Written by: Amie Alexander, JD/MPS Candidate, William H. Bowen School of Law
Animal rights group People for the Ethical Treatment of Animals (PETA) filed a complaint against the United States Department of Agriculture (USDA) in the United States District Court for the District of Columbia on May 15, 2018. Plaintiff PETA challenges USDA’s decision to renew the Animal Welfare Act (AWA) licenses of five applicants. You can read the complaint in its entirety here.
PETA claims that each of five applicants whose licenses were renewed operate in violation of the AWA because they “chronically subject animals to inhumane care and treatment.” The AWA was enacted to “insure that animals intended for use in research facilities or for exhibition purposes or for use as pets are provided humane care and treatment.” See 7 U.S.C. § 2131(1). The USDA has promulgated standards that serve as the baseline necessary for humane care and treatment as required by the AWA.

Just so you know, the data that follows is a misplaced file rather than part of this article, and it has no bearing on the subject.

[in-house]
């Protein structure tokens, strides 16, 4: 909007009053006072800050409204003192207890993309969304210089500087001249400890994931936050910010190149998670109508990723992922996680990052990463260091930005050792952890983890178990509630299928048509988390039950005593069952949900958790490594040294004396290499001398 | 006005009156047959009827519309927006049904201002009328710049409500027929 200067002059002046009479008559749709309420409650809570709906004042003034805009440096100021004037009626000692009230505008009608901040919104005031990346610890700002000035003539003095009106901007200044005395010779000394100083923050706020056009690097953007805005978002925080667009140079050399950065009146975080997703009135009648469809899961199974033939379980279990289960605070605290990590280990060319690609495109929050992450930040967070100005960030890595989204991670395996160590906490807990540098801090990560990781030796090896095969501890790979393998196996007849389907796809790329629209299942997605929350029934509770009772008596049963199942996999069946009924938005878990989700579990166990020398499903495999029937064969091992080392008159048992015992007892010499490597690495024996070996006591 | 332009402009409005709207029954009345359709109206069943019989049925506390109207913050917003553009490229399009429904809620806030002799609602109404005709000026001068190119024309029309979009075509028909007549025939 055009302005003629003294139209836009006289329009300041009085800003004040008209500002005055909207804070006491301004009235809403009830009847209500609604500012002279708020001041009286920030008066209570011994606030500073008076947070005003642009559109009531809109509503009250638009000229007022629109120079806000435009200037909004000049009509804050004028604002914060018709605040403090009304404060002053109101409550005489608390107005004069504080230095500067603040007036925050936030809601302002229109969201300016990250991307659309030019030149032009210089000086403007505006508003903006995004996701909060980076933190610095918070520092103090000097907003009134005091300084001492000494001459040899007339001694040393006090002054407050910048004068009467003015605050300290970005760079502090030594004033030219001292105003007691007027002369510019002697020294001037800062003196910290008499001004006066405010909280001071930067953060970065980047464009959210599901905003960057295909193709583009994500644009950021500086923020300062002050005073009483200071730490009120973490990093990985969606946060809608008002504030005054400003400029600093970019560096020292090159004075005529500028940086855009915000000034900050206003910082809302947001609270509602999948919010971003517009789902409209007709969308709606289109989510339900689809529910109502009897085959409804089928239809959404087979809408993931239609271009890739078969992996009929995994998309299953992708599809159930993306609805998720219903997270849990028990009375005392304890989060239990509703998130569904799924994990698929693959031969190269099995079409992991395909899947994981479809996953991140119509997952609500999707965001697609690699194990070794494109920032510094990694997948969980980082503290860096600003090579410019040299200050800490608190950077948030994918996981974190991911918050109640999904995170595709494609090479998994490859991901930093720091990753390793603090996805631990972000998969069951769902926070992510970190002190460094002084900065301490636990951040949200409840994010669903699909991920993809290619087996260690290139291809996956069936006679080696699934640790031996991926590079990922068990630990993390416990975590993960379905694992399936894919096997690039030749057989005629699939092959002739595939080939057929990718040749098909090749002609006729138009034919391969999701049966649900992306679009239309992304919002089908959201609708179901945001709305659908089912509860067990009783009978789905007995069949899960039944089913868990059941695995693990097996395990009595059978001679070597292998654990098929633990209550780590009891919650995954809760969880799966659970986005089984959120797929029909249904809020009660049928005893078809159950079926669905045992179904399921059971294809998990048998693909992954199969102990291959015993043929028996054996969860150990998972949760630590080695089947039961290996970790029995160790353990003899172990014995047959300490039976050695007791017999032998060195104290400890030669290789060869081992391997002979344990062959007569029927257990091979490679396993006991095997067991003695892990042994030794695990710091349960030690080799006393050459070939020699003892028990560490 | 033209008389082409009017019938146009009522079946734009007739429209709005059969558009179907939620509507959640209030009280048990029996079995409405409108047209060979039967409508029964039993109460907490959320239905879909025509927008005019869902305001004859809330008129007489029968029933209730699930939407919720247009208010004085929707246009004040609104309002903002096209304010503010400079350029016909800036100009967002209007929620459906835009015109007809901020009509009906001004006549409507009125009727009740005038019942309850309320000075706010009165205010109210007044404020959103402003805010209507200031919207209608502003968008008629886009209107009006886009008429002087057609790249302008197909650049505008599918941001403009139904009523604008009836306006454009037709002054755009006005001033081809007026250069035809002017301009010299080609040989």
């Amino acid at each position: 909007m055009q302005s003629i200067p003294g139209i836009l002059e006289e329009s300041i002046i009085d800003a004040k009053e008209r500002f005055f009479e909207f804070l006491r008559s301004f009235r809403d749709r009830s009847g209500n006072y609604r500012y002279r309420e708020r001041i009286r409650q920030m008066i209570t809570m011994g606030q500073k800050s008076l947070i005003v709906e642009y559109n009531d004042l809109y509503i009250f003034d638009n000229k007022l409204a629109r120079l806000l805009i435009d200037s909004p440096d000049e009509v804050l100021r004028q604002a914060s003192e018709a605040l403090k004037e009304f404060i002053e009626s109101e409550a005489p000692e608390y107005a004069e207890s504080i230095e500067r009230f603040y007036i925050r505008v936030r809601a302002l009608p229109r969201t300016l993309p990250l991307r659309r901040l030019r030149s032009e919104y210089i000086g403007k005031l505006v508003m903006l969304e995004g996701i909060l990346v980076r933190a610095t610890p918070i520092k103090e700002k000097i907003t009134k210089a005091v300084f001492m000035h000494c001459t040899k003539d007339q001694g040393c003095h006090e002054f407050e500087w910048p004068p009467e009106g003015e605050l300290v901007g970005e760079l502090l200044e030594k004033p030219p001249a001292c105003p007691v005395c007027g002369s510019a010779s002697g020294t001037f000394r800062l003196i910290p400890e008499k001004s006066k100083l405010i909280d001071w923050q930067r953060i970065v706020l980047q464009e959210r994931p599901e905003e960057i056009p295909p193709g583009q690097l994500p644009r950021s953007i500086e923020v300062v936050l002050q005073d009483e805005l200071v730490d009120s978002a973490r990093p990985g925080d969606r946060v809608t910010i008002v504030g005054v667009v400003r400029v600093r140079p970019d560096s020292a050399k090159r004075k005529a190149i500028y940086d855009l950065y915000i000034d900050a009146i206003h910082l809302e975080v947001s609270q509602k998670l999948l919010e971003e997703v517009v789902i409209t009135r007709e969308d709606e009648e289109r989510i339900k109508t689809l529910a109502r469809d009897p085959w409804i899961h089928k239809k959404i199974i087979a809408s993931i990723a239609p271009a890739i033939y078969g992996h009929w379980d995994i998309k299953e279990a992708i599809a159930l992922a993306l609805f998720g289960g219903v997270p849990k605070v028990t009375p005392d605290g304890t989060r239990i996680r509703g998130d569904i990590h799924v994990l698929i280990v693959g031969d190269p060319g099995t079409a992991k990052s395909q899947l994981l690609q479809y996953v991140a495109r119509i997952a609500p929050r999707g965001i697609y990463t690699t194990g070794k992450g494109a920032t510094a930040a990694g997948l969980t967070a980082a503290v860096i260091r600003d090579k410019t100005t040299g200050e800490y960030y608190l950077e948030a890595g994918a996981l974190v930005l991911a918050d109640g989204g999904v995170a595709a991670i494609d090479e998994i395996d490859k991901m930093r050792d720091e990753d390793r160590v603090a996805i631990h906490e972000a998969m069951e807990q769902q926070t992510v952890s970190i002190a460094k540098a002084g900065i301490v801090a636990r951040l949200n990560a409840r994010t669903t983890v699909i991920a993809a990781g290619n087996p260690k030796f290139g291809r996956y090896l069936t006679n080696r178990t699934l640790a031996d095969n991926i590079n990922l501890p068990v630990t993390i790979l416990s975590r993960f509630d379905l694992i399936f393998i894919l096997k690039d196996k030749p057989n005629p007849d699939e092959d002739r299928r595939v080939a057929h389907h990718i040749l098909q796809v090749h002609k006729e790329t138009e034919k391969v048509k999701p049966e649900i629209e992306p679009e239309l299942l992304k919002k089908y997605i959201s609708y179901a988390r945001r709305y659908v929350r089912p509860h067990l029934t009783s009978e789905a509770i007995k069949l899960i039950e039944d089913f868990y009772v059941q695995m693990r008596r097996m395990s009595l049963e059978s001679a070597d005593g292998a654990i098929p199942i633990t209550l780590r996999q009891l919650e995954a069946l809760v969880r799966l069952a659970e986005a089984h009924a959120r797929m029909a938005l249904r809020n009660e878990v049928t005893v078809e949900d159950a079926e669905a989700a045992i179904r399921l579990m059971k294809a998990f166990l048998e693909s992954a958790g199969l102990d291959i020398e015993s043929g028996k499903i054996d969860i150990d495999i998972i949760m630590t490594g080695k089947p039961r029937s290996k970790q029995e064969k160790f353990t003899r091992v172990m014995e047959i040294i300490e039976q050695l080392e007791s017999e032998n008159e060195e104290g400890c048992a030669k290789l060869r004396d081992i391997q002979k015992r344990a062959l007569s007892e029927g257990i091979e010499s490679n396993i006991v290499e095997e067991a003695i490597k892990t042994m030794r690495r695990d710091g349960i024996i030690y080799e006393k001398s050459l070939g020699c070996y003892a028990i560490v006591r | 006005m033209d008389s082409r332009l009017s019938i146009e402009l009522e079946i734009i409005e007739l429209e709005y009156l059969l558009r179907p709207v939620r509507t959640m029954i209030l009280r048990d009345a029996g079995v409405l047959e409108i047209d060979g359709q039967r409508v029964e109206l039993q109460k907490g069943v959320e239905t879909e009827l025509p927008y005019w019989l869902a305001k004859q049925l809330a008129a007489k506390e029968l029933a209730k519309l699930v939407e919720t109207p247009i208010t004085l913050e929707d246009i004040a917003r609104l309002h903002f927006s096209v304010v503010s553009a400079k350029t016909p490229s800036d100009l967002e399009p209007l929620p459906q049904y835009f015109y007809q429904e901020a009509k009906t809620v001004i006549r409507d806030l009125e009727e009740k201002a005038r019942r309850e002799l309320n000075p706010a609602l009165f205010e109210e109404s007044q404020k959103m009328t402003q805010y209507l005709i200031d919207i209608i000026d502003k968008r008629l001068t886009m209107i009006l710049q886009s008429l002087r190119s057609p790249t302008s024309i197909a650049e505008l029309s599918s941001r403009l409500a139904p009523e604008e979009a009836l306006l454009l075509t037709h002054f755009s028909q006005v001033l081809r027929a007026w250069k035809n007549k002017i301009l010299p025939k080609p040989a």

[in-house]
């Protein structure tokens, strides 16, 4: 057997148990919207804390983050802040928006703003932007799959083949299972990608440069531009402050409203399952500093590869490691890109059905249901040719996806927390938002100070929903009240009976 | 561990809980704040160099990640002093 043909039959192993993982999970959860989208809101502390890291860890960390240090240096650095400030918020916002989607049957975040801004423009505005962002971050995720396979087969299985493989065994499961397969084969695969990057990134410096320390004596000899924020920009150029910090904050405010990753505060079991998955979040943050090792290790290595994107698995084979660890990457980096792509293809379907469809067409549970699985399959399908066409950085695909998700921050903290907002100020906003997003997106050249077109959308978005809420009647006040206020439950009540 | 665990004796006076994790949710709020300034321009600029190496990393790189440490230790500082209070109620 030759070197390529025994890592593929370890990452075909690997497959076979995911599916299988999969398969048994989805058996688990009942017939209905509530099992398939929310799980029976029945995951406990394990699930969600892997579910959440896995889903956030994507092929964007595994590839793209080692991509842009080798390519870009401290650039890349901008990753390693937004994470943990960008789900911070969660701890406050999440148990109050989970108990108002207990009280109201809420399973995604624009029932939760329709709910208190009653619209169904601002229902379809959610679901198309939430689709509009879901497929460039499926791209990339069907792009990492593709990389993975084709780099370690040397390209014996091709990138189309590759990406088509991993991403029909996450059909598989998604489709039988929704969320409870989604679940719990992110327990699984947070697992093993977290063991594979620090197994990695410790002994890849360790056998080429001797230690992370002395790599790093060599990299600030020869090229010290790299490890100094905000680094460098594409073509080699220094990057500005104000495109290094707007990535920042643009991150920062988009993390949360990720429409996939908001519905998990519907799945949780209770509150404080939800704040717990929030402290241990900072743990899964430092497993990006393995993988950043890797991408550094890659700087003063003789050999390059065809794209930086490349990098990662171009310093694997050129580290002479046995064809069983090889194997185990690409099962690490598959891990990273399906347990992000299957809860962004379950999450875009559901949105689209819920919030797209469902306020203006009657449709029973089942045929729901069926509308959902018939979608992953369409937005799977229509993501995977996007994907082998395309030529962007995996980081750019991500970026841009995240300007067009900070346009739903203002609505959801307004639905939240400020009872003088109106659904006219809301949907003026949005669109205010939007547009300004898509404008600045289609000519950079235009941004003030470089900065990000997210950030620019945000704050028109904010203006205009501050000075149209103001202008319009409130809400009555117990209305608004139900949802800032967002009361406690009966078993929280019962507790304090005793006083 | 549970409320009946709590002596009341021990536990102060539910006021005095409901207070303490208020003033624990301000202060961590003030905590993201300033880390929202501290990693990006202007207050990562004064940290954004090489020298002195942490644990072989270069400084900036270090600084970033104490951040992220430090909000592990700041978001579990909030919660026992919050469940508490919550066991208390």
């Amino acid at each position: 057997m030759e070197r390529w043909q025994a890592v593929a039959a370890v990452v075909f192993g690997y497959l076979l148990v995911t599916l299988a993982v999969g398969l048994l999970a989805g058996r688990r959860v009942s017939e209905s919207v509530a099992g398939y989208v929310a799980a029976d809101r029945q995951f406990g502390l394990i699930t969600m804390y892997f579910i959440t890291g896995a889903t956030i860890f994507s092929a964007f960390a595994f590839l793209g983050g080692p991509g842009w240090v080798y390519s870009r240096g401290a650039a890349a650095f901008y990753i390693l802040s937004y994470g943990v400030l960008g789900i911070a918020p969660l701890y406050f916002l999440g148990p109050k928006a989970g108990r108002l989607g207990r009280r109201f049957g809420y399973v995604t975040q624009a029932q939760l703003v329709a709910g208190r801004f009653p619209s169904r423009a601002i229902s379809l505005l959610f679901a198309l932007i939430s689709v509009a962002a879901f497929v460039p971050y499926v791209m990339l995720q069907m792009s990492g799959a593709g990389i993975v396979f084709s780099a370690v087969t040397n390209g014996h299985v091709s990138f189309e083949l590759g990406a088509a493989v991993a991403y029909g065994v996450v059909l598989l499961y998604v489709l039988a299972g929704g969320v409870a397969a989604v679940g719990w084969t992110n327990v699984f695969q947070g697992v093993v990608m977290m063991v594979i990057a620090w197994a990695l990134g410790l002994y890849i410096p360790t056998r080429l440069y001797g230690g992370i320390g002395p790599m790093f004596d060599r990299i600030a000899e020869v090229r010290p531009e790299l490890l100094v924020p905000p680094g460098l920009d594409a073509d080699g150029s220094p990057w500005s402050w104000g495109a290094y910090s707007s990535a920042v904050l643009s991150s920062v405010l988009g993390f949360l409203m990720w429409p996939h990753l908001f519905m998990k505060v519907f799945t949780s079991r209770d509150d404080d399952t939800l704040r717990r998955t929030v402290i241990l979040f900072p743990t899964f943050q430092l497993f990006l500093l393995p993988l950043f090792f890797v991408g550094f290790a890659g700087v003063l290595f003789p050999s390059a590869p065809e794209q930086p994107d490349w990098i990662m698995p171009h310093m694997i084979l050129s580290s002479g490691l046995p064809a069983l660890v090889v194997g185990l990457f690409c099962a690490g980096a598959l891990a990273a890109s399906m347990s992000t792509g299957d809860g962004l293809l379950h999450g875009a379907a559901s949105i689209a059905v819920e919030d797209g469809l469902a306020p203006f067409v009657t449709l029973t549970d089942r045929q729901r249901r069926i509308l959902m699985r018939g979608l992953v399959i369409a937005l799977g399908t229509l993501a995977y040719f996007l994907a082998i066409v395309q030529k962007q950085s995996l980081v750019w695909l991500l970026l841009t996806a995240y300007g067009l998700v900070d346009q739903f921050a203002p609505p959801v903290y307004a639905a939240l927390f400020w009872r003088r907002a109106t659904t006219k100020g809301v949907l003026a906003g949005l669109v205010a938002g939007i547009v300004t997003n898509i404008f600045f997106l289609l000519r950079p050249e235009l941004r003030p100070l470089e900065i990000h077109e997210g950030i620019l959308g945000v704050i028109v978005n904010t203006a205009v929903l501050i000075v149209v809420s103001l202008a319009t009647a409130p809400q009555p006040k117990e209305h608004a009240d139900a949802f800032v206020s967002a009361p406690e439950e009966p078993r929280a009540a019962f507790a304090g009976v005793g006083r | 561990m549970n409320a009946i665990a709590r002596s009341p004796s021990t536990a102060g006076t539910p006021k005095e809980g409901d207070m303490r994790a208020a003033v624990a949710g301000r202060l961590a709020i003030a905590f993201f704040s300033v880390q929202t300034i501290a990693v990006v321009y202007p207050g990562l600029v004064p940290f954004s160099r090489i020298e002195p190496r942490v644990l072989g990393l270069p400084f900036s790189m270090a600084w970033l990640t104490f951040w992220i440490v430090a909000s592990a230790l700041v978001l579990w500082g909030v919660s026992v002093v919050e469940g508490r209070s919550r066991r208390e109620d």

Applicants for an initial license must be inspected to ensure AWA compliance, but applicants for renewal need only make facilities available for inspection. PETA alleges that upon renewal, the USDA does not utilize inspections or past inspection records, but rather relies on the applicants’ certification of compliance with the AWA. Each of the organizations whose licenses had been renewed had been previously received substantial citations by USDA inspectors for violations of the AWA before their license renewal.
For its causes of action, PETA alleges USDA’s “policy, pattern, and practice of relying on an applicants’ self-certification of compliance even when the agency has demonstrable ‘smoking gun’ evidence before it that the self-certification is false” to renew the licenses is in violation of the AWA and constitute an arbitrary and capricious decision which is an abuse of discretion a violation of the Administrative Procedure Act. PETA asks the Court to set aside the USDA’s decisions to renew the licenses.